Electric Soft Parade: Tom Robinson Interview July 2007

Tom Robinson Session 16.7.07

Interview, Misunderstanding

A Few Words

Interview, Blue It Is

Interview, Come Back Inside

TR: It’s an enormous pleasure to welcome to the studio Thomas and Alex White, aka The Electric Soft Parade.

ESP: How’s it going.

TR: Very good, I’m so pleased that we finally get to meet you. When 6 Music started out in 2002, it was all new to us and nobody knew that we were here. And very few people paid attention to this new little digital station. And you guys were enormous at that time, and you came and played sessions for us and were one of our big bands. And then you suddenly got sidetracked, we were all busy going for Electric Soft Parade and suddenly along came this idea, what about Brakes, just on the side. And you disappeared into Brakes.

A: The Electric Soft Parade thing just kind of wound down naturally really, we got dropped and stuff… TR: Let me stop you right there. You got dropped? Who dropped you, how? (disbelieving)

A: I’m not going to start naming names here but you know, when you’re on a label that has the sort of artists you’re alongside like Christina Aguilera and people like that, you’re a bit screwed if you’re not selling a lot of records.

TR: Big record companies, why do they do that thing? (astonished)

A: It was a fun trip man, it was good, we learnt a lot, seeing how that side of things works, it was a really good experience.

TR: So you did the whole expensive studios, big name producers…

TW: Sure, it was fun while the money’s there to fund it but I guess it’s not realistic, the kind of band we are. Personally, we’re a lot more comfortable working on the scale we are now; recording ourselves and making the record ourselves and putting it out through Truck. It seems to suit our music much better and the people we are.

TR: You’re in that rare position that you’ve grown up together. Did you always know that you’d be in a band together?

TW: We kind of played exactly what we’re doing today, round the piano at home I’d have an electric guitar but no amp, just like this cheap Gibson copy thing, and we’d play Elvis tunes…

A: Before we knew what a band was we were playing in a band. It was basically working out Beatles songs. Got this 2 inch thick Beatles song book and just went through it, that’s how you learn music as far as I’m concerned.

TR: So it was a musical household anyway.

A: Yeah, our Dad played clarinet and stuff when he was a kid and was into singing, they’re musical people, played piano and stuff.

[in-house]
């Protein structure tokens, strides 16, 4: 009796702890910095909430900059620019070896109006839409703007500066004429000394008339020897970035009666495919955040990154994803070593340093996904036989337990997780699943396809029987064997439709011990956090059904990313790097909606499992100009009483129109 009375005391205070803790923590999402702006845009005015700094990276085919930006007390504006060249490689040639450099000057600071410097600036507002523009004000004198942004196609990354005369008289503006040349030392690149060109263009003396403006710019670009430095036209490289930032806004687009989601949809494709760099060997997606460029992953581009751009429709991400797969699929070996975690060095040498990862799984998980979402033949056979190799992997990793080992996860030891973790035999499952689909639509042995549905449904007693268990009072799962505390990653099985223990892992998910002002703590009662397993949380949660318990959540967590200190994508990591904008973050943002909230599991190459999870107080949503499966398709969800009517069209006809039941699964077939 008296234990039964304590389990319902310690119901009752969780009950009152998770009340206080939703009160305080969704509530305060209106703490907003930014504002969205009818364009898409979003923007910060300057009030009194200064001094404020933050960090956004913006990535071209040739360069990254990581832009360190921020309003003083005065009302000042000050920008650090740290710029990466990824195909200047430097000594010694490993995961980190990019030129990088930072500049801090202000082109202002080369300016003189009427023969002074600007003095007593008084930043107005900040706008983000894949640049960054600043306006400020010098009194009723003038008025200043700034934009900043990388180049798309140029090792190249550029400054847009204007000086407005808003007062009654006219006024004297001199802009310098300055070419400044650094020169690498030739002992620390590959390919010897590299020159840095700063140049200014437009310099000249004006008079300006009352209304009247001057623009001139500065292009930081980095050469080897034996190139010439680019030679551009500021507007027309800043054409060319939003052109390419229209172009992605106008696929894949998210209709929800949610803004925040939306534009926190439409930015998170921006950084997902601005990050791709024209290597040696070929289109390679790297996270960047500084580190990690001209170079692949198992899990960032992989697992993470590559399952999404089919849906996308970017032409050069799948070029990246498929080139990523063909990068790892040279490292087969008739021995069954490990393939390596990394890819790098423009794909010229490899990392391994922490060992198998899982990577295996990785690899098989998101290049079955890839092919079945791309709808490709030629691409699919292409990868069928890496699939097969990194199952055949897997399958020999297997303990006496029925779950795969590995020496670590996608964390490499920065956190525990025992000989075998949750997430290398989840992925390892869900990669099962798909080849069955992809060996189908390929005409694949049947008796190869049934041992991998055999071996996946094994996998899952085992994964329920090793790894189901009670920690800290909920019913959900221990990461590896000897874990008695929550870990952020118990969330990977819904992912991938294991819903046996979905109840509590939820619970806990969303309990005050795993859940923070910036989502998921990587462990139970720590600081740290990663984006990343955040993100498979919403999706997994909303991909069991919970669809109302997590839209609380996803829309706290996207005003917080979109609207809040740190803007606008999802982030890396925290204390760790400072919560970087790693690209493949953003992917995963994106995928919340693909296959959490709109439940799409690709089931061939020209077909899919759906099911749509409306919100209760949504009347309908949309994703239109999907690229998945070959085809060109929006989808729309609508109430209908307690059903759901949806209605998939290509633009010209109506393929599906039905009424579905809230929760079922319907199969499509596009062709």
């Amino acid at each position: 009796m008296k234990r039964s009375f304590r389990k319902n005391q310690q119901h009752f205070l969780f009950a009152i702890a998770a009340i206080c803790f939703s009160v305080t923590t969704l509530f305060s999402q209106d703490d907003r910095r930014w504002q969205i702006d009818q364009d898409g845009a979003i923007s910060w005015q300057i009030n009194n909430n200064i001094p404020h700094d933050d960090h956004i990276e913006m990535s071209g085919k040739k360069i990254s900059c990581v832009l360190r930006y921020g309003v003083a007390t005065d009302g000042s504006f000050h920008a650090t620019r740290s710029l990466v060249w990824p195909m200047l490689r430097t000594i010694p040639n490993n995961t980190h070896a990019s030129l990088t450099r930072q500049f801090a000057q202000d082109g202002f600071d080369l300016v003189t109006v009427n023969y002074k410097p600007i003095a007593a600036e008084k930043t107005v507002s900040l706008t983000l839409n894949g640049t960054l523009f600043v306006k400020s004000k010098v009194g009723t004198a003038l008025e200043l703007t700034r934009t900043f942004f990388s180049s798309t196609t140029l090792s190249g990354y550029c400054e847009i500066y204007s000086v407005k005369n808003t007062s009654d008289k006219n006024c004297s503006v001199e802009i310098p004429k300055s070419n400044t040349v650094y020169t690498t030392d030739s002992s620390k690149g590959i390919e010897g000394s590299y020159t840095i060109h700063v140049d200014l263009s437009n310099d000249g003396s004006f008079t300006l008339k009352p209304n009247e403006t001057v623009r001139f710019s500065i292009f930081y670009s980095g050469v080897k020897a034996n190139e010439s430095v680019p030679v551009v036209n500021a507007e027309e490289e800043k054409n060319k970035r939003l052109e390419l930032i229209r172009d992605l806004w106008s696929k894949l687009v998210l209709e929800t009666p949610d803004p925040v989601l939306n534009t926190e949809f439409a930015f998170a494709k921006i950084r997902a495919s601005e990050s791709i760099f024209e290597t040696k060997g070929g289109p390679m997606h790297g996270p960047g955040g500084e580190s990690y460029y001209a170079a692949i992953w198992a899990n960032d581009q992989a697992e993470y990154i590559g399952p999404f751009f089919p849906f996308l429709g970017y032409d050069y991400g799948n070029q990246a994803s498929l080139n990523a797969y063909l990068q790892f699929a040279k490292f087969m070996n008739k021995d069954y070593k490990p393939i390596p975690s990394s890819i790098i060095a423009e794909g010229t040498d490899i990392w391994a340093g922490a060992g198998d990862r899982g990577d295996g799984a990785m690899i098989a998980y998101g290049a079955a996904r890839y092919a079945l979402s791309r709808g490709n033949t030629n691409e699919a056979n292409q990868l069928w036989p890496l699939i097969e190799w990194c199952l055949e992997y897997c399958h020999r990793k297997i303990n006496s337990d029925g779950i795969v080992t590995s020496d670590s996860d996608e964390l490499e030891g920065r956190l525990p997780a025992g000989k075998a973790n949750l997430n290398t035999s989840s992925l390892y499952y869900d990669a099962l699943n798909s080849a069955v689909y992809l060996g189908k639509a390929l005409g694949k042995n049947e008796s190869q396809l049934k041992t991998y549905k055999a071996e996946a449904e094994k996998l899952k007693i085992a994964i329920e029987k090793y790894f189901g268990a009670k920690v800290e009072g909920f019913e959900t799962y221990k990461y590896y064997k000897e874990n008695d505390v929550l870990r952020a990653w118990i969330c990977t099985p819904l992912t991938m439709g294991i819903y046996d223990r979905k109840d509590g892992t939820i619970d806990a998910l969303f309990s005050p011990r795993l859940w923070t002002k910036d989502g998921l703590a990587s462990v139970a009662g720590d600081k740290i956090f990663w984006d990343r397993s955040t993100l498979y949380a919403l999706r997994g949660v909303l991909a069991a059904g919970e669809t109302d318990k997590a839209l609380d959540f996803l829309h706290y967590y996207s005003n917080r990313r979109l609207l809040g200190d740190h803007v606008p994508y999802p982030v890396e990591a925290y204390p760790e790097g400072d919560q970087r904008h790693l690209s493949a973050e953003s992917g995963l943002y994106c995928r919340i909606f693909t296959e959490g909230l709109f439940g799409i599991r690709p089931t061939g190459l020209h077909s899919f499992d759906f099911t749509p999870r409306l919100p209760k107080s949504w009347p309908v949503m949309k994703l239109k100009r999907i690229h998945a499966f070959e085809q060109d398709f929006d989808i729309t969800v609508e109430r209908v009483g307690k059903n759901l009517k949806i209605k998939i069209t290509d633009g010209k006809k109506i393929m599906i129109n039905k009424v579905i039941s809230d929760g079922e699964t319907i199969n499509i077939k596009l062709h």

TR: It was inevitable. A: Indeed.

TR: Here you are, back full circle again, absolutely in the prime and you’ve got a new record, comes out a week today.

TW: Yeah, I’m looking forward. Like I said before, we haven’t had such good synchronicity between the behind the scenes stuff before, which is a pleasure to do.

TR: This is interesting, listener, take note, because if you’re thinking of signing to a very large record label they won’t necessarily do it better than your friendly local…

TW: They won’t necessarily get you to the radio station the week your record’s out, which is pretty important.

TR: Well we’re thrilled that you’re with Truck records and thrilled that the record’s coming out, can you do a version for us.

TW: Cheers, this is Misunderstanding.


TR: Wow! Live in the studio, in 6 Music, that’s the duo version of Misunderstanding, the new single from Electric Soft Parade, performed for you there by Thomas White on lead vocal and acoustic guitar and Alex White on backing vocals and keyboard. That’s just astonishing.

A: Thankyou. TW: Cheers.

TR: Do you do a lot of rehearsal to do that stripped down version.

TW: We kinda just made the record and that took long enough… A: It’s pretty simple really, it’s just little chords so it’s alright.

TR: No it’s not… it’s really hard to do what you just did there. That’s really wonderful. We have more live music on the way.

TR: (after playing The Weight by The Band) That had Alex and Thomas from Electric Soft Parade grooving away there. Is that one in the repertoire for you. TW: The mike’s weren’t up were they, in radioland. A: We were jamming away, sorry. TR: It was marvellous.

TR: So you’ve been touring in America.

A: Yeah we did. It was the aforementioned Brakes (BrakesBrakesBrakes in America) Us and Brakes.

TW: Two shows a night for a month. In an RV as well, we were travelling in basically like a camper van.

TR: What is an RV? TW: It’s like a caravan. TR: Recreational Vehicle? TW: A family Winnebago type thing, with all our gear on the double bed in the back.

A: Built for two old people to drive round America in. TW: There were seven of us in it.

TR: So you guys would go on and open and had Pela playing the middle. TW: Yeah, they’re a great band from New York.

TR: And then you’d wander back on the stage. TW: Pop up again, vaguely shift the gear about a bit so it kinda looked different.

A: It was funny because over here, every bit of press stuff with Brakes mentions the Soft Parade and mentions British Sea Power that Eamon used to play in, and The Tenderfoot, the bands we’re from. Over there people didn’t actually realise, there were people there to see Brakes who were like “oh I didn’t realise…”, didn’t realise we were in whichever one they didn’t know… it was like, how can you not know, we’re on the sleeve.

TW: And they’re generally the people who then say “oh man, I gotta start reading sleeve notes more”. It’s like, yeah, I think you should, when you’ve paid to come and see a band.

TR: It’s what the internet’s for. TW: All the information’s there, if you want it.